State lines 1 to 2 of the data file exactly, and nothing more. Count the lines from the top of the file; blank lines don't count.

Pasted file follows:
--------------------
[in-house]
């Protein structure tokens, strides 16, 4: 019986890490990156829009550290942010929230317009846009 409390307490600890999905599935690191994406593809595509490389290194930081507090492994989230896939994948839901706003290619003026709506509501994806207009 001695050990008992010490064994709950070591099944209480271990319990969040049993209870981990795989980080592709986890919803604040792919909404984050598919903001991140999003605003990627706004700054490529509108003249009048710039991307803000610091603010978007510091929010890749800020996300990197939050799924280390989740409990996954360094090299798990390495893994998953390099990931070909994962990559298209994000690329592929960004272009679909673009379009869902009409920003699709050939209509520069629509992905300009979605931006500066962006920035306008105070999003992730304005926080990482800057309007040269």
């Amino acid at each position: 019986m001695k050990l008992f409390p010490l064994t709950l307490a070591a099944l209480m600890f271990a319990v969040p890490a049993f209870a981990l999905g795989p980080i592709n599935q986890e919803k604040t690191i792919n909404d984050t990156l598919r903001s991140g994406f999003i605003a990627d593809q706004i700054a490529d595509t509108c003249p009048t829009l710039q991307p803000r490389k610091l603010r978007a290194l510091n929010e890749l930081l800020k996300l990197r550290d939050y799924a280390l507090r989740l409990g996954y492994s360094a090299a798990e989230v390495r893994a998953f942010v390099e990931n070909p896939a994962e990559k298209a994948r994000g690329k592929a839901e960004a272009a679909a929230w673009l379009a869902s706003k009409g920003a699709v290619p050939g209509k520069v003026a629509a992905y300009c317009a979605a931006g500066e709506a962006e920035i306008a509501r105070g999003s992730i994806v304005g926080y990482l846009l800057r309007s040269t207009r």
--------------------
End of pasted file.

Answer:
[in-house]
């Protein structure tokens, strides 16, 4: 019986890490990156829009550290942010929230317009846009 409390307490600890999905599935690191994406593809595509490389290194930081507090492994989230896939994948839901706003290619003026709506509501994806207009 001695050990008992010490064994709950070591099944209480271990319990969040049993209870981990795989980080592709986890919803604040792919909404984050598919903001991140999003605003990627706004700054490529509108003249009048710039991307803000610091603010978007510091929010890749800020996300990197939050799924280390989740409990996954360094090299798990390495893994998953390099990931070909994962990559298209994000690329592929960004272009679909673009379009869902009409920003699709050939209509520069629509992905300009979605931006500066962006920035306008105070999003992730304005926080990482800057309007040269």